Going green: cruise industry commits to reduce carbon emissions by 40 percent

The Cruise Lines International Association (CLIA) has announced a historic global cruise industry commitment to reduce the rate of carbon emissions across the industry fleet by 40 percent by 2030.

Never before has there been so much global focus on responsible marine environmental stewardship as today. As a result the global cruise industry is committing itself to reduce the rate of global fleet emissions by 40 percent by 2030. Progress toward the 40 percent target will be measured against a 2008 fleet baseline, and emissions rates will be calculated based on the industry fleet’s total carbon emissions, total ship berths and total distance traveled.

“Today’s announcement is a tribute to cross-industry collaboration and a shared commitment to environmental sustainability,” said Arnold Donald, Global CLIA Chairman and President & CEO of Carnival Corporation & PLC. “We aspire to the International Maritime Organization’s vision of a carbon-free shipping industry by the end of the century. Our commitment to a 40 percent reduction in the rate of emissions by 2030 is a strong first step toward realizing that vision.”

Built on a business model that delivers vacation experiences in pristine settings, the cruise industry has always taken its commitment to environmental stewardship very seriously. Preserving the world’s oceans, the destinations where the cruise industry operates and the health and well-being of guests and crew members is not only a good idea, it is an operational imperative.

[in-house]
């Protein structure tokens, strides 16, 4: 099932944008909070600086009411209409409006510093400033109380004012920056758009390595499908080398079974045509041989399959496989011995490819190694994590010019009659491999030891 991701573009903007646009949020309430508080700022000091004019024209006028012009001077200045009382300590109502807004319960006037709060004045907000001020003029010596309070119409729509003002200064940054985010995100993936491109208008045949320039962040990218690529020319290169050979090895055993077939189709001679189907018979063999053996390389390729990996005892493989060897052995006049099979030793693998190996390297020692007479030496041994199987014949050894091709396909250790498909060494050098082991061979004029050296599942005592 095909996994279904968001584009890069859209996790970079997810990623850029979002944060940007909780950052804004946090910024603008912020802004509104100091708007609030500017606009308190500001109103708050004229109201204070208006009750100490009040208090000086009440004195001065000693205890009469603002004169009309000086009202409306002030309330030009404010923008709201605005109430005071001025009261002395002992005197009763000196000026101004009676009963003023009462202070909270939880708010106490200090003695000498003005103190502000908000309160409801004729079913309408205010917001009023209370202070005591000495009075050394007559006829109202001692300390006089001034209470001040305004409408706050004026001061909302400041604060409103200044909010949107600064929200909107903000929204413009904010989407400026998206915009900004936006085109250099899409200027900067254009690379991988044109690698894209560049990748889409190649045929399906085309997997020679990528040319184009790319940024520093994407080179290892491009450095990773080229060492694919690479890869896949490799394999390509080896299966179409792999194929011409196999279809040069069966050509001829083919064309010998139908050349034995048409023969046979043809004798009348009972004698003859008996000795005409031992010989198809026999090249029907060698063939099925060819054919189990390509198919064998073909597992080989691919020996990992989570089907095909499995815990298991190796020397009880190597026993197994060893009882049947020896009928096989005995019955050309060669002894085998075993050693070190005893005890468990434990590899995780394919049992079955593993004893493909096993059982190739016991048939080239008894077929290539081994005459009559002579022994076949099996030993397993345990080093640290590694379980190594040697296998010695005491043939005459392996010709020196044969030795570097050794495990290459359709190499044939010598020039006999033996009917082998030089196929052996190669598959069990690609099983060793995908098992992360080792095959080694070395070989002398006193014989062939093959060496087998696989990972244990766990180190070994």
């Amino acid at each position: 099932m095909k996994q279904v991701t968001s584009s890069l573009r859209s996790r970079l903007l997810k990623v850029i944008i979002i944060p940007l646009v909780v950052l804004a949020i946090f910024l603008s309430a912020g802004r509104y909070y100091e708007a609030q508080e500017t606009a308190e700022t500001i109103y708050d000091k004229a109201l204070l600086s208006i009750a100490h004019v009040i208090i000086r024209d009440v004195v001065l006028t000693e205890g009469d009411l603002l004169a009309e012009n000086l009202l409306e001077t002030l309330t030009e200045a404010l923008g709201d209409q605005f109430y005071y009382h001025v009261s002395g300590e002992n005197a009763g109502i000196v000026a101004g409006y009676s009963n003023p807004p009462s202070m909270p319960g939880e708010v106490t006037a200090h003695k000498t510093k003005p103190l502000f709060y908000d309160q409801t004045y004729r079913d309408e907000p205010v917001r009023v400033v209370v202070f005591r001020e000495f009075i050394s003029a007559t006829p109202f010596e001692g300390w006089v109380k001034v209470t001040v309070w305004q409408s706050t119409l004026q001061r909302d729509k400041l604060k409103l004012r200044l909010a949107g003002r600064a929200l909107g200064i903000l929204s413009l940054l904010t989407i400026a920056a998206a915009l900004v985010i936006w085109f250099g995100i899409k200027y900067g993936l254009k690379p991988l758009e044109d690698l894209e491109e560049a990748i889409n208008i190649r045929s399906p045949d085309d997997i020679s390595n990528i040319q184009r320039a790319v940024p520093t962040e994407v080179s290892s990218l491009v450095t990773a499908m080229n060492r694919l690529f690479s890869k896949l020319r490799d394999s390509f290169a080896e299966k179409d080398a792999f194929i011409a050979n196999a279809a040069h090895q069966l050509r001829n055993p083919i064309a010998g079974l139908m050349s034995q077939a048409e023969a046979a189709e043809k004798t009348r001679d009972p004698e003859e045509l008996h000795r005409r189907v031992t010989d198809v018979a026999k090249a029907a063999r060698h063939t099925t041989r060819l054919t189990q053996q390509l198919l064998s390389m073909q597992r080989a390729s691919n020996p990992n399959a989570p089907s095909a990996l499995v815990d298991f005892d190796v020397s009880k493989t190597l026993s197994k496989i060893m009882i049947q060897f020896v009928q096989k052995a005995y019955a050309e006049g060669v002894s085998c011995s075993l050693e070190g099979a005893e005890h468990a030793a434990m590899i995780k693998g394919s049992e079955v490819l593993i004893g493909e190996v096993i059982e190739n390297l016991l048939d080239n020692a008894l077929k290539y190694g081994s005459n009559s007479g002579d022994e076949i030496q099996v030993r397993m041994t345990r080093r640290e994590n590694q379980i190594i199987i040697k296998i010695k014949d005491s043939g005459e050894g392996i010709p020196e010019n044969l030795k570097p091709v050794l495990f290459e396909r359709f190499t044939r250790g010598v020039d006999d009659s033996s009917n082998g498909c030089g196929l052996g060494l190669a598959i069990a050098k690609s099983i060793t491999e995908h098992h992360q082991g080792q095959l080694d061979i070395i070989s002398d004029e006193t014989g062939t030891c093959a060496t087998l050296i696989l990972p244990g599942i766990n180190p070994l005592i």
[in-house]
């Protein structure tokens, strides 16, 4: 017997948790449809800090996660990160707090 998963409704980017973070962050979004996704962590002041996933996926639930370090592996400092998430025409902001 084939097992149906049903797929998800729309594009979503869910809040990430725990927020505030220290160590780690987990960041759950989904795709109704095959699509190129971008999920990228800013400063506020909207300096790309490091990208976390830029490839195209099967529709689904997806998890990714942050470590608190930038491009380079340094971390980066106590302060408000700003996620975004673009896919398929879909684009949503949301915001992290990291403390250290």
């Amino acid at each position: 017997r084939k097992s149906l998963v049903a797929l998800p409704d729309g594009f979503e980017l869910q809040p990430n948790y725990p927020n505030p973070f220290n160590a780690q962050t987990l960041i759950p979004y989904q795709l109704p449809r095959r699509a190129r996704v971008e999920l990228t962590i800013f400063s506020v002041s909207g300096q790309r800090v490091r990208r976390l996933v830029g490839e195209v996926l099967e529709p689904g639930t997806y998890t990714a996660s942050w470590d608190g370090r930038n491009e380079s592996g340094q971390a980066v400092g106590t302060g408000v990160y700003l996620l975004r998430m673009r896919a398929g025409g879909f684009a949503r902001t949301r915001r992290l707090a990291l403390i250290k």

A few representative examples of energy efficiency innovations that cruise lines have already introduced into their fleets include:

– Use of LED lighting that lasts 25 times longer and uses 80 percent less energy

– Energy efficient engines to consume less fuel and reduce emissions

– Special paint coatings for ship hulls that can reduce fuel consumption by up to 5 percent

– Solar panels that can capture clean energy for shipboard use – one example, strategic use of solar panels generates enough power to operate approximately 7,000 LED lights

– Technologies to allow ships to “plug in” at ports to further reduce air emissions when available as the source of shore-provided power is a cleaner alternative

– Installation of tinted windows, higher efficiency appliances and HVAC systems and windows that capture and recycle heat resulting in the use of less air conditioning

– Reuse of engine waste heat

– Advanced wastewater purification systems

– Optimized itineraries affecting speed, routes and distances traveled to significantly reduce fuel consumption

While CLIA Cruise Lines each have responsible and sustainable programs to reduce waste and preserve and protect the oceans, the commitment to reduce the rate of carbon emissions is a significant initiative they have taken together to reduce GHG Emissions. The reduction will be fueled by innovative technologies for energy efficiency in ship design and propulsion. AIDAnova, the industry’s first liquified natural gas (LNG)-powered ship launched just last week, and some 25 such ships could be operating by 2025. While LNG ships principally address pollution, there is a corresponding benefit for carbon emissions reduction.


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